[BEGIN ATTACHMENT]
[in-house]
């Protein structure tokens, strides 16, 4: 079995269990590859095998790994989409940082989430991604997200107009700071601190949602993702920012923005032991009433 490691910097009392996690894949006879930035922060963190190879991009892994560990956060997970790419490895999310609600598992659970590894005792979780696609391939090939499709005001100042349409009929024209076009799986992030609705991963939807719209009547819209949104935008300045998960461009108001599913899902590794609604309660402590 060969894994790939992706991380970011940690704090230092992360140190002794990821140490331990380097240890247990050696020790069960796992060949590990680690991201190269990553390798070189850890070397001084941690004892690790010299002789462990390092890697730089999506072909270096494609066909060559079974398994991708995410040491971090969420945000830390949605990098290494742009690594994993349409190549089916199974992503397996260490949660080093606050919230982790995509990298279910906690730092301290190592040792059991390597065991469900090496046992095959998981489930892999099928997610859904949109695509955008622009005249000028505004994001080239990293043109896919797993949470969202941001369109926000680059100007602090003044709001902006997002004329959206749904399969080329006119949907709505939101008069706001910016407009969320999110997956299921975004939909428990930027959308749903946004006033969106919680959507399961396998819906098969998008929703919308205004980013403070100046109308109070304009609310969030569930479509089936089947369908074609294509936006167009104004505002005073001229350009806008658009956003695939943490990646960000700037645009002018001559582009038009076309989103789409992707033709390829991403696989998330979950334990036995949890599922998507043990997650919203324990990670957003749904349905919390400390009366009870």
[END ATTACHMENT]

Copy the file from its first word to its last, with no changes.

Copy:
[in-house]
């Protein structure tokens, strides 16, 4: 079995269990590859095998790994989409940082989430991604997200107009700071601190949602993702920012923005032991009433 490691910097009392996690894949006879930035922060963190190879991009892994560990956060997970790419490895999310609600598992659970590894005792979780696609391939090939499709005001100042349409009929024209076009799986992030609705991963939807719209009547819209949104935008300045998960461009108001599913899902590794609604309660402590 060969894994790939992706991380970011940690704090230092992360140190002794990821140490331990380097240890247990050696020790069960796992060949590990680690991201190269990553390798070189850890070397001084941690004892690790010299002789462990390092890697730089999506072909270096494609066909060559079974398994991708995410040491971090969420945000830390949605990098290494742009690594994993349409190549089916199974992503397996260490949660080093606050919230982790995509990298279910906690730092301290190592040792059991390597065991469900090496046992095959998981489930892999099928997610859904949109695509955008622009005249000028505004994001080239990293043109896919797993949470969202941001369109926000680059100007602090003044709001902006997002004329959206749904399969080329006119949907709505939101008069706001910016407009969320999110997956299921975004939909428990930027959308749903946004006033969106919680959507399961396998819906098969998008929703919308205004980013403070100046109308109070304009609310969030569930479509089936089947369908074609294509936006167009104004505002005073001229350009806008658009956003695939943490990646960000700037645009002018001559582009038009076309989103789409992707033709390829991403696989998330979950334990036995949890599922998507043990997650919203324990990670957003749904349905919390400390009366009870």